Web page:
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Mon Jul 07, 2014 at 08:06 PM PDT

Going to NN14? Wanna save $175?

by N in Seattle

As soon as registration opened for Netroots Nation 2014 in Detroit, I plunked down the "early bird" fee. After all, I'd attended all but one of these events, and the one I'd missed was still called YearlyKos.

When I signed up, I was looking for employment. Were I still unemployed, I'd definitely be in Detroit for NN14. However, in April I was hired by the Washington State Department of Health, as the epidemiologist for their Prescription Monitoring Program.

It's a great job, and I'm enjoying myself immensely (even though it's a commute of 70 miles each way). But as a newbie in DOH, I haven't yet accrued very much vacation time. And the hours I have earned will be used for going to my 25th consecutive SABR convention (I may be a progressive activist, but I'm also a sabermetrician).

So... I have this NN14 registration in hand. The current registration rate is $365 + $9.95 for handling. My cost back in June of last year was $200.87. I want to sell you my registration.

Please send me a Kosmail, and we can transfer my registration to you (after you've paid me, of course). You'll have a great time at NN14! Be sure to go to BiPM and CSM's Cheers & Jeers dinner.


UPDATE (9am, July 8): The registration has found a good home. Thanks to all for your interest in taking it off my hands.

Once again, I hope y'all have a great time in Motown! I'll miss the numerous buddies I've accumulated over the years. Hopefully, I'll be back next year in ???????.


Breaking with Netroots Nation tradition, the location of next year's gathering was announced on the very first night of the meeting. With the plenary session completed, I'm stunned to see that no diary has yet mentioned where we'll be hangin' out next year for NN14.

After the squiggle, you'll see the answer to this question.

[spoiler alert: the location was announced by Eclectablog]

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Mon Jan 21, 2013 at 05:28 AM PST

Matriculating at Electoral College

by N in Seattle

As we look forward today to Barack Obama's second inauguration (and fourth Oath of Office), let us hearken back to the day he was re-elected.

I refer, of course, to the Monday following the second Wednesday in December (in 2012, that was December 17). That's when all 538 Presidential and 538 Vice Presidential votes were cast. That's when 332 of those Electors -- a clear, solid majority of the electorate -- voted for the winning ticket, Obama and Biden. You may think you were voting for Obama/Biden or Romney/Ryan (or even for one of the other pairs on the ballot) on November 6, but you weren't. In truth, you were voting for slates of Electors, who are the only Americans who actually cast Presidential and Vice Presidential ballots.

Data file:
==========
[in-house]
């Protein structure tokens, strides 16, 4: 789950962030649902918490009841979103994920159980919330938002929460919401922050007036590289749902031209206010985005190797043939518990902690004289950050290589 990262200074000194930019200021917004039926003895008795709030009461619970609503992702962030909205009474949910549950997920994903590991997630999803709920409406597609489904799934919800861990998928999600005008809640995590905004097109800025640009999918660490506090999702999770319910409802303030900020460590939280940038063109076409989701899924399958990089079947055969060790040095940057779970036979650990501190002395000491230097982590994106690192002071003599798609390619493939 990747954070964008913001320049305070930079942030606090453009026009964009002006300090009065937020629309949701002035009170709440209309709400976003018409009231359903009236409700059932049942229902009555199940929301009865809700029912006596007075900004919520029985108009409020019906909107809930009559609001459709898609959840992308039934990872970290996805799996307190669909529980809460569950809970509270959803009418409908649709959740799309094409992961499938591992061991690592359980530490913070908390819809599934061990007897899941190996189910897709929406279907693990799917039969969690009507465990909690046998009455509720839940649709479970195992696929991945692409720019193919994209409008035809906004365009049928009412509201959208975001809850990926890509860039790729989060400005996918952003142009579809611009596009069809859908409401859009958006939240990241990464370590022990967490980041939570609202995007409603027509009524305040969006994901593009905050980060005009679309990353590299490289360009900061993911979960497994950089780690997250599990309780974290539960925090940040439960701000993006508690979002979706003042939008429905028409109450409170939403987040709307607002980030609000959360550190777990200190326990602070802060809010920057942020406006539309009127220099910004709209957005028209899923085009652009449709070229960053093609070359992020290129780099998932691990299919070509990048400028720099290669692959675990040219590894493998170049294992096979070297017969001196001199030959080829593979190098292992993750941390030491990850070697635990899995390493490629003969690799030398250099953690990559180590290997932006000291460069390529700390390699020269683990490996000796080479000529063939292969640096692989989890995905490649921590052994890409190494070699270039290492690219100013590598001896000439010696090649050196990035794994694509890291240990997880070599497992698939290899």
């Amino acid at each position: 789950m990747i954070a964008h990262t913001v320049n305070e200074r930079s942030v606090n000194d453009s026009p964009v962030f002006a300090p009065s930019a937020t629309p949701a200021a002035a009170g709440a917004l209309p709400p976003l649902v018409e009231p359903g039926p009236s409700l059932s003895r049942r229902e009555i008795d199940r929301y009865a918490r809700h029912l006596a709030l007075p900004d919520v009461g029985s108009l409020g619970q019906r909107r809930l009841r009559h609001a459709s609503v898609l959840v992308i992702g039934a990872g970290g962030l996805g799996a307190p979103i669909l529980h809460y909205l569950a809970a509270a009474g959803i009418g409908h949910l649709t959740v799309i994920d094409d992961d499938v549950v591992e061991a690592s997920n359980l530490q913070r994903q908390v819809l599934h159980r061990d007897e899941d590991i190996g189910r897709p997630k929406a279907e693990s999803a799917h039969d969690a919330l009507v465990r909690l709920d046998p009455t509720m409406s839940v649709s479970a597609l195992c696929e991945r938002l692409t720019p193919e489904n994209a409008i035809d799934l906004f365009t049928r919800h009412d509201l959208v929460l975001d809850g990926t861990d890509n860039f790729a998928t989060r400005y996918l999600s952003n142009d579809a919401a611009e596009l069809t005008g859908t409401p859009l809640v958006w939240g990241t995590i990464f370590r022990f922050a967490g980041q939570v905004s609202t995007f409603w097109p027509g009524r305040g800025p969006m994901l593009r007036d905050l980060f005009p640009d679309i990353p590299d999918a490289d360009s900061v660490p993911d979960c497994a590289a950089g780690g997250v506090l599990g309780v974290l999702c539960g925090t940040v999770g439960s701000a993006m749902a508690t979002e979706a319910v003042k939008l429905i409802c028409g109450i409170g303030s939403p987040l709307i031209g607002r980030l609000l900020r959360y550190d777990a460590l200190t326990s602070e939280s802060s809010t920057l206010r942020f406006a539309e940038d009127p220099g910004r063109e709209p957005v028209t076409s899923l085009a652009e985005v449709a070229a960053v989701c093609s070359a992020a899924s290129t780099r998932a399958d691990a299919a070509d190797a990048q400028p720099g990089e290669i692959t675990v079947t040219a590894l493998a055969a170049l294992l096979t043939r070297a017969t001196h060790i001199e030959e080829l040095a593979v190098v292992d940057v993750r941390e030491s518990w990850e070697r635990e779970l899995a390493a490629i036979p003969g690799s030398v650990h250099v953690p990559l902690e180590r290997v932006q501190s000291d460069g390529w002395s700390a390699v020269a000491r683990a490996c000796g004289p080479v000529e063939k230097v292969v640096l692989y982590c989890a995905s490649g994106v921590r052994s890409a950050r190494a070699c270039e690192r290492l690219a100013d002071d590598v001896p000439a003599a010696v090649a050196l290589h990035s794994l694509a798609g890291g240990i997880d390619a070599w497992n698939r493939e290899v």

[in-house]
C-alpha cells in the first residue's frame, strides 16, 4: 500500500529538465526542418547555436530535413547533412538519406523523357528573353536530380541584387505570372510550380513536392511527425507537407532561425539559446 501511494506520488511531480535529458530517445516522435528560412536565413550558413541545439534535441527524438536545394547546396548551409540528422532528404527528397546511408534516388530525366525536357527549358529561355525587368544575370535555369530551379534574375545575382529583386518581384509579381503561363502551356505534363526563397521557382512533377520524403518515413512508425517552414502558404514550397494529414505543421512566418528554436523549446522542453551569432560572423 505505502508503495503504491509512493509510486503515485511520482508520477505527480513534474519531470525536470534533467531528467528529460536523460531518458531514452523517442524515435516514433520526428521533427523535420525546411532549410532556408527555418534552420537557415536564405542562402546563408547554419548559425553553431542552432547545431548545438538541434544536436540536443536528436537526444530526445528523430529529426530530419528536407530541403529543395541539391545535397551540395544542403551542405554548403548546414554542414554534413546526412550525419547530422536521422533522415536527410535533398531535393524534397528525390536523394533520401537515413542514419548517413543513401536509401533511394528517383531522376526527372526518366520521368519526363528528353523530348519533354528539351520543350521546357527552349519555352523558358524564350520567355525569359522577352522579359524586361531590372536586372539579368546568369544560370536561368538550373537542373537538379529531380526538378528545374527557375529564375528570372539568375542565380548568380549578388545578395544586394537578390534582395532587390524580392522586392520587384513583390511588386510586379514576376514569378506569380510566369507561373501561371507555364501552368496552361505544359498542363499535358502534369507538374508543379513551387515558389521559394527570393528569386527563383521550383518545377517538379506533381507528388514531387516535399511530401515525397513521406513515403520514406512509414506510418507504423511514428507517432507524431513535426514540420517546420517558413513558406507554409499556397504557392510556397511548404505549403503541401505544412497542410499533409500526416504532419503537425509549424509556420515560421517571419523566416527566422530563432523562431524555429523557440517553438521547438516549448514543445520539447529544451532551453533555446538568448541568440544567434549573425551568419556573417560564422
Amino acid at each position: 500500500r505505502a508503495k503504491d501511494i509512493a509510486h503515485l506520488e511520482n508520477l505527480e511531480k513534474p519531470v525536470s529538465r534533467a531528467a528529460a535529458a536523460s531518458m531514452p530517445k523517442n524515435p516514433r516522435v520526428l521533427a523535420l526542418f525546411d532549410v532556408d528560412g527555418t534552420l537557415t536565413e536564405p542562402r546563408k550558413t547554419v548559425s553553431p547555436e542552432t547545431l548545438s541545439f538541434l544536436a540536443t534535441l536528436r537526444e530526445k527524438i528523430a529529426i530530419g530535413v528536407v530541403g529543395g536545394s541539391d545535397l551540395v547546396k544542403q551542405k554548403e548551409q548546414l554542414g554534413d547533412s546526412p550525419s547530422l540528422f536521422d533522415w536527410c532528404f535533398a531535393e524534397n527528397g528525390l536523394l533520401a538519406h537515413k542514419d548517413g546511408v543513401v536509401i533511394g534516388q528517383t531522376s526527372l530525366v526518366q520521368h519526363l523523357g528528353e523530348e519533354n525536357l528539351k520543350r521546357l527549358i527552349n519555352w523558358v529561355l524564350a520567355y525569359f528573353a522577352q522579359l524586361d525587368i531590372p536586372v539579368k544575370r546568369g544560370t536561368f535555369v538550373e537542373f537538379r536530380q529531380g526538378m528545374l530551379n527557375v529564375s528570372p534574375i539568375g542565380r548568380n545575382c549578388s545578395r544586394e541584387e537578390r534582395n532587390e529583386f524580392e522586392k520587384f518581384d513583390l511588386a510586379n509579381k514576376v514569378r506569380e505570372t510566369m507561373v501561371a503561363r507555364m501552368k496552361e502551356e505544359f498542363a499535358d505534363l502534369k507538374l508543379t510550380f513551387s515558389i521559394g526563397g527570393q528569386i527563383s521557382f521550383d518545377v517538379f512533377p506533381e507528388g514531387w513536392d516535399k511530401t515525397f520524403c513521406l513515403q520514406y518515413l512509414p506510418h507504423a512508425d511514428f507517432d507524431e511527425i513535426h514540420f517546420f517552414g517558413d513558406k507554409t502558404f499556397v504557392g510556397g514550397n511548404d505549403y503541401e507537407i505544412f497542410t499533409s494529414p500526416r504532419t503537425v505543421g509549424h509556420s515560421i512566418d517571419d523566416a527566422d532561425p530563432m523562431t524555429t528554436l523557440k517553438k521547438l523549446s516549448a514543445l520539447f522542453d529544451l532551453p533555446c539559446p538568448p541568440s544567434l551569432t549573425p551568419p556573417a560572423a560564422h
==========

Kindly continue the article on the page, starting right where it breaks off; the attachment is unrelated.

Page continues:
You weren't an Elector, nor was I. I daresay, however, that I was a whole lot closer to matriculating at the Electoral College than any of our readers -- had Maria Ehsan, the Elector chosen at Washington's 7th Congressional District's Democratic caucus back in May, been unable to attend the Electoral College meeting in Olympia, yours truly (the Alternate Elector from WA-07) would have taken her place as one of Washington's 12 Electors.

So I was right there in the State Reception Room in Olympia's Legislative Building at noon on December 17, peering over the shoulders of the Electors as they cast their votes. I can affirm

Legislative Building, State of Washington, December 17, 2012
Legislative Building, AKA Washington State Capital
that we had no faithless Electors in the state of Washington in 2012, despite the ridiculous efforts of teahadists to get them to change their minds. Even I, a mere Alternate, received a letter from one of them; you may recall my December 15 diary about that letter, I was asked to be faithless. In addition, you can read the letter itself (page 1, page 2).

The Electors -- and, I presume, Democratic Electors in all of the blue states -- were hit with both snail-mail and email. Everyone at the Washington Electoral College meeting, including the (Republican) Secretary of State, found the attempts to be little more than an amusing distraction.

Parenthetically, in its Presidential election history since 1892, Washington has seen one faithless Elector. In 1976, when Washington backed Jerry Ford over Jimmy Carter (who, of course, won nationally), Republican Elector Mike Padden wrote Ronald Reagan on his ballot. Reagan had narrowly lost to the incumbent President in the GOP primaries and convention, and apparently Padden was still upset about it.

And where is this renegade, this apostate, now? Why, he was just re-elected to the State Senate from the 4th LD near Spokane; this lawbreaker (RCW 29A.56.340 cites a $1000 fine for faithless Electors) currently chairs the Senate Law and Justice Committee. Then again, Republicans probably think he was a savant for tossing aside Ford to choose St. Ronnie four years early.

Below the orange squiggle, you'll find more of the story, and quite a few additional photos from the Electoral College. But first, here's confirmation that the Electors did indeed vote as their fellow Washingtonians wanted them to, for Barack Obama
Washington Elector casts Presidential vote, December 17, 2012